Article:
|      +-------+  TRILL    +------+
               |      |  R1   |-----------|  R2  |  Decapsulate
               |      +---+---+  domain   +------+  header
               |          |                   |
               +----------|                   |
                          |                   |
                       +-----+             +-----+
      Non-RBridge node:|T12  |             | T22 |
      Encapsulate TRILL+-----+             +-----+
      Header for data
      Frames to traverse
      TRILL domain.

4. Source Nickname in Frames Encapsulated by Non-RBridge Nodes

   The TRILL header includes a Source RBridge's Nickname (ingress)
   and Destination RBridge's Nickname (egress). When a TRILL
   header is added by a non-RBridge node, using the Ingress
   RBridge edge node's nickname in the source address field will
   make the ingress RBridge node receive TRILL frames with its own
   nickname in the frames' source address field, which can be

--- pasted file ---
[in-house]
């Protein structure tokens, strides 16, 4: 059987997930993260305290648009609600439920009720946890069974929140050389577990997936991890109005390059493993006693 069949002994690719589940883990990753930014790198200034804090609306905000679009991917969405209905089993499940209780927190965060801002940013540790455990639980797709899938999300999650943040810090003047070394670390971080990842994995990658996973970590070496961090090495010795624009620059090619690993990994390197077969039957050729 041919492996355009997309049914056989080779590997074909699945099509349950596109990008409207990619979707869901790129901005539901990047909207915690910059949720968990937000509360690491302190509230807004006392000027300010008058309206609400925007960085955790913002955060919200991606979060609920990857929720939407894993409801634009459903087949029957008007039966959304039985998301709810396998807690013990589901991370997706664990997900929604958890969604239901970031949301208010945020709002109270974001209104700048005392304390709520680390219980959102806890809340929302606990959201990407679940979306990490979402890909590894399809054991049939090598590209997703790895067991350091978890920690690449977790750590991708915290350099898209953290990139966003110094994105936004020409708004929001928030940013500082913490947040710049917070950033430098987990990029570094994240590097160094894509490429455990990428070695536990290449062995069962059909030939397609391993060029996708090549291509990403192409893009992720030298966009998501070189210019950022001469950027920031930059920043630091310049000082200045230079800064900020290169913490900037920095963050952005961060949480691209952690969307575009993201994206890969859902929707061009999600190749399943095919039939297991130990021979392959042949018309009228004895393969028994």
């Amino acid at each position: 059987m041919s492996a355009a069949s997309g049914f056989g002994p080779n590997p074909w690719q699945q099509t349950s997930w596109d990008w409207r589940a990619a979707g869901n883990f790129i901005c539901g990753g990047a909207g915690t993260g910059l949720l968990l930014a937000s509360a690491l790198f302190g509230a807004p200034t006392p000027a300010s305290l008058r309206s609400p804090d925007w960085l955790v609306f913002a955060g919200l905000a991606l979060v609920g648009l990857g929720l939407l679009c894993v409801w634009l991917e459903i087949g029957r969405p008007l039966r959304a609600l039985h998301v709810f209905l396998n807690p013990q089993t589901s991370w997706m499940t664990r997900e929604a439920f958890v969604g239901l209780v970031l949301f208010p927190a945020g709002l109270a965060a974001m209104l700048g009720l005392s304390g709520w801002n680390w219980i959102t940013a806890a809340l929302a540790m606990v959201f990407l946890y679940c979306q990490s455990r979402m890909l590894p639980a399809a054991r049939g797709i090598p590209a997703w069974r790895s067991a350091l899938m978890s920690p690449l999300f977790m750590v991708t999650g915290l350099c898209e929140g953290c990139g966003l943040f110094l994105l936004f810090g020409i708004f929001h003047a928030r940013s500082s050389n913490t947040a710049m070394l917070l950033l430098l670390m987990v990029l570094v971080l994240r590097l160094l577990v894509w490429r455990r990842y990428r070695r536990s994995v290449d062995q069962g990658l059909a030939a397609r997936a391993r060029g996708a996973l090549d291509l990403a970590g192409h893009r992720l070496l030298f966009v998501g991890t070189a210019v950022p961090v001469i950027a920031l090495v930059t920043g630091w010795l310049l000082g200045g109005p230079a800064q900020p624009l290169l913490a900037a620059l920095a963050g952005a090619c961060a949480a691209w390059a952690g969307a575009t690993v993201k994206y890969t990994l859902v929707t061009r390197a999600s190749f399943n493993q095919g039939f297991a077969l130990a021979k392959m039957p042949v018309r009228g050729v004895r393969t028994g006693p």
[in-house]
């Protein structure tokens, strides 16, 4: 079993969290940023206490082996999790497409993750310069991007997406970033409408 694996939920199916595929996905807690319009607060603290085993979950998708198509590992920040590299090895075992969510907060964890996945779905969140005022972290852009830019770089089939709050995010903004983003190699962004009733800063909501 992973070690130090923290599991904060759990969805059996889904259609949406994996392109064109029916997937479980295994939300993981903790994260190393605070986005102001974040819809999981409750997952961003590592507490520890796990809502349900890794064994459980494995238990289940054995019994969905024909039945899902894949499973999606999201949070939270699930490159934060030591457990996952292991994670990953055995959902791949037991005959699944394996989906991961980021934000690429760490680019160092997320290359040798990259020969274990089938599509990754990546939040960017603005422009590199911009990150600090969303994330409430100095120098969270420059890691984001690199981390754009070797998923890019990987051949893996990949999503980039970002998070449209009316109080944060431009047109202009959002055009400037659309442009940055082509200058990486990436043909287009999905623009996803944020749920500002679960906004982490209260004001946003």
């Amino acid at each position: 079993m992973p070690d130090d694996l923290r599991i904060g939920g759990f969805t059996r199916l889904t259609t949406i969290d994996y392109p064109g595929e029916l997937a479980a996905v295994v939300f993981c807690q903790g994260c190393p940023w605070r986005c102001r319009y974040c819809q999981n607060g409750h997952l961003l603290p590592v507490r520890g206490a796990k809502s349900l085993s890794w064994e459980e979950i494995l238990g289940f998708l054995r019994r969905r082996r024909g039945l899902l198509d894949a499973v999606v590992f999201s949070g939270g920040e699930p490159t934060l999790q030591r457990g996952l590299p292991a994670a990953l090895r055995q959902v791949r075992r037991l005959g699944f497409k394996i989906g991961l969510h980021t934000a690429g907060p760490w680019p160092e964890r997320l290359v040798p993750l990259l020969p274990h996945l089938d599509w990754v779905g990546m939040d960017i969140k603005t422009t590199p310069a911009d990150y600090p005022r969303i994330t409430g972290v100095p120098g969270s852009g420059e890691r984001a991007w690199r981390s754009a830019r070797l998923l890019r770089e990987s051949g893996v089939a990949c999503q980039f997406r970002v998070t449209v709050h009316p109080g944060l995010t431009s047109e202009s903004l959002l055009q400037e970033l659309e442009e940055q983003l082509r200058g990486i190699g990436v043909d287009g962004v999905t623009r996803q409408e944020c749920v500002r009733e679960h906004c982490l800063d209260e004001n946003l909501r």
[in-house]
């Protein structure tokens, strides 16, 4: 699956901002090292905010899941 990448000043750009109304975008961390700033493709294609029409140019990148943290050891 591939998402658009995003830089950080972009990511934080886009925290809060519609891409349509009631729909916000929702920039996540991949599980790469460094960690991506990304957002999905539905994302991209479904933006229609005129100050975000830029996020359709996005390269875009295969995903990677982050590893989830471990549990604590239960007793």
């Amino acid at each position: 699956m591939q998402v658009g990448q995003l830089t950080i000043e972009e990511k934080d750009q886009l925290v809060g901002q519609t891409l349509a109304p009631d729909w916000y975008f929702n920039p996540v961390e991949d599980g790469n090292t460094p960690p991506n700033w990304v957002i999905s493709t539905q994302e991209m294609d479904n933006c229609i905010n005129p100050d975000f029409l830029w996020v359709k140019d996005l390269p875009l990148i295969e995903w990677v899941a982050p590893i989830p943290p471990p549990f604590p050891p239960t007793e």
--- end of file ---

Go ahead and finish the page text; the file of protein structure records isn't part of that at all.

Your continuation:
To avoid confusion of edge RBridges receiving TRILL
   encapsulated frames with their own nickname in the frames'
   source address field from neighboring non-RBridge nodes, a new
   nickname can be given to an RBridge edge node, e.g. Phantom
   Nickname, to represent all the TRILL Encapsulating Nodes
   attached to the RBridge edge node.

   When the Phantom Nickname is used in the Source Address field
   of a TRILL frame, it is understood that the TRILL encapsulation
   is actually done by a non-RBridge node which is attached to an
   edge port of an RBridge Ingress node.

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5. Benefits of Non-RBridge encapsulating TRILL header

5.1. Avoid Nickname Exhaustion Issue

   For a large Data Center with hundreds of thousands of
   virtualized servers, setting TRILL boundary at the servers'
   virtual switches will create a TRILL domain with hundreds of
   thousands of RBridge nodes, which has issues of TRILL Nicknames
   exhaustion and challenges to IS-IS. Setting TRILL boundary at
   aggregation switches that have many virtualized servers
   attached can limit the number of RBridge nodes in a TRILL